The Modelling of Anthropogenic Methane Emissions: Methodology and Estimates

Benito Müller and Ulrich Bartsch

At the Kyoto Conference in 1997, OECD countries together with a number of countries in Eastern Europe and the FSU (ĎAnnex I countriesí) committed themselves to quantitative targets for emitting certain Greenhouse Gases (GHGs). Six gases were singled out, of which carbon dioxide (CO2) and methane (CH4) are the most important, accounting for about 95 per cent of global anthropogenic GHG emissions. The parties to the Kyoto Protocol are committed to reduce these emissions to a level around 5 per cent below emissions in 1990. Unlike emissions of CO2, which almost exclusively (close to 95 per cent) derive from fossil fuel combustion, methane emissions stem from a multitude of sources and the range of estimates for country-by-country and global emissions is very large. This reflects the fact that for most of the sources of methane, emission levels are afflicted by large uncertainties.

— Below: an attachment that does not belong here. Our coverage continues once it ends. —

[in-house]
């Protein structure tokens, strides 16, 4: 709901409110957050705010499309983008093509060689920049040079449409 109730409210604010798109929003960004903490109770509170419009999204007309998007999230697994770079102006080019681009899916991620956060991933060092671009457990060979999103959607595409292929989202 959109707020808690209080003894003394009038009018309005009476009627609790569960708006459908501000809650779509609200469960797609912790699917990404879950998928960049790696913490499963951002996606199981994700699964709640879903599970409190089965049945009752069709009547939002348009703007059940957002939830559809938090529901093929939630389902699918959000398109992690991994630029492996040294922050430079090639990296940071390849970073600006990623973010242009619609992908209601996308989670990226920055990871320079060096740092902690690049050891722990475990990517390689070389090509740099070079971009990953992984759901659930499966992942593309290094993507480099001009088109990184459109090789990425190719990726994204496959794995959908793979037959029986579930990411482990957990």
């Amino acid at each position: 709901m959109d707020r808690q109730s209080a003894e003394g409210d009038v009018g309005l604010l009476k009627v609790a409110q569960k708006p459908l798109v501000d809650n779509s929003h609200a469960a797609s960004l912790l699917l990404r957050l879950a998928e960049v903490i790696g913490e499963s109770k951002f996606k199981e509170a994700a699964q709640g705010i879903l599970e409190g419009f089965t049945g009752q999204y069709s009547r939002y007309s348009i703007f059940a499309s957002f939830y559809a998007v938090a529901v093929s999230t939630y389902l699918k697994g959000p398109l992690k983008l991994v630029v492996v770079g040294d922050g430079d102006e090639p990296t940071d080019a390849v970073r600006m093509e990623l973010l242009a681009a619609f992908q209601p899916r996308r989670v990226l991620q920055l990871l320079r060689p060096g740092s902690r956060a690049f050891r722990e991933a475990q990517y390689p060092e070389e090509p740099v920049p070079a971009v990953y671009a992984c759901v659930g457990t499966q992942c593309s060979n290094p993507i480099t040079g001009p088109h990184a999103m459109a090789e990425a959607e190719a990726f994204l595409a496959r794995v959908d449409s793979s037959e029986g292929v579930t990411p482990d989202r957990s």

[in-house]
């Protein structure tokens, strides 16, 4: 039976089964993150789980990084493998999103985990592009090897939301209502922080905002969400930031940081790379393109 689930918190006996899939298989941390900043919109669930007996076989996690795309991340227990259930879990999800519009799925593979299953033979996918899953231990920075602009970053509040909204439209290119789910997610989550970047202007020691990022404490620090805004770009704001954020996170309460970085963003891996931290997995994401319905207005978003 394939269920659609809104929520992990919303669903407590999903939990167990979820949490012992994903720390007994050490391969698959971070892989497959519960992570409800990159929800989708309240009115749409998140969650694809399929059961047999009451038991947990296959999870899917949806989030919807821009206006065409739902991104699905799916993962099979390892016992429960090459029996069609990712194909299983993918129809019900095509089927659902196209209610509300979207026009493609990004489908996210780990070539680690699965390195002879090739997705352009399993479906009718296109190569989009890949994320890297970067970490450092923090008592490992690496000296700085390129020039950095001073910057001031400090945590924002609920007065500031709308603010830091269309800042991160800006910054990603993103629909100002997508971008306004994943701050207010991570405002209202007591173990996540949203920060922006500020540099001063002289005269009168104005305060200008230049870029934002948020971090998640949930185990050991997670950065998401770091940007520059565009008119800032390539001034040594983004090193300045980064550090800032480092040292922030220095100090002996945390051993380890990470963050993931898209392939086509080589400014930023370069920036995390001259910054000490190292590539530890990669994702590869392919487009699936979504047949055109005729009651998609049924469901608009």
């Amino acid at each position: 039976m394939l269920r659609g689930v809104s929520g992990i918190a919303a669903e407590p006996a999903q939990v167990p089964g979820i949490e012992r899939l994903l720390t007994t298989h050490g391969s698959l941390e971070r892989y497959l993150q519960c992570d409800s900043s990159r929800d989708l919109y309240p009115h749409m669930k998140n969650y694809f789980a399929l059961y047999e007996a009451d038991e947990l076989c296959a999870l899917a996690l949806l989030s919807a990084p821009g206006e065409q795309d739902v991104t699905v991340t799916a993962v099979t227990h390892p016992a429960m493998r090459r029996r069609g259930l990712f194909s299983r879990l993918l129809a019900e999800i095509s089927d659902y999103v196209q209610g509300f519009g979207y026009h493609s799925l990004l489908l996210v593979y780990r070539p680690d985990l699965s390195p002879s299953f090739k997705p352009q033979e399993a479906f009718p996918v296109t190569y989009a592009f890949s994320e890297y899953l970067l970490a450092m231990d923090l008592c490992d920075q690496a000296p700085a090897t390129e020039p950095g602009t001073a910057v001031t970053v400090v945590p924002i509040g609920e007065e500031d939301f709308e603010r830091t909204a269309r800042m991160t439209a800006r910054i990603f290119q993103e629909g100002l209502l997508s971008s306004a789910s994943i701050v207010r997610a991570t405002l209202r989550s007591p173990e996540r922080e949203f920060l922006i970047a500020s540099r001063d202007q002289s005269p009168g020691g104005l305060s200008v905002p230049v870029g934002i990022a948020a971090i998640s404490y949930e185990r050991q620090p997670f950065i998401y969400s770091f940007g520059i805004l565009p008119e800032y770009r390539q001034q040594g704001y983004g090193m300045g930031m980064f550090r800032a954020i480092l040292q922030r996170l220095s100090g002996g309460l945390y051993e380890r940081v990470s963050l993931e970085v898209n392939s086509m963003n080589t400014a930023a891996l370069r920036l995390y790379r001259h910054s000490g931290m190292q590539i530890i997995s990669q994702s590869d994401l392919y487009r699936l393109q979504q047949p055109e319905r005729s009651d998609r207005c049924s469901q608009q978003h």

This paper elaborates on a methodology for calculating methane emissions suitable for the purposes of macro economic modelling, and gives best-guess estimates for the year 1995.  It is part of a wider research project into the economic effects of climate change policies at the Oxford Institute for Energy Studies (OIES). The baseline for methane emissions was needed as data input for a global simulation model for climate change policies (CLIMOX) maintained at the OIES.

 

The Modelling of Anthropogenic Methane Emissions
EV29
Oxford: OIES, 1999.
ISBN 1-901-795-14-4, pp.29, £20.-
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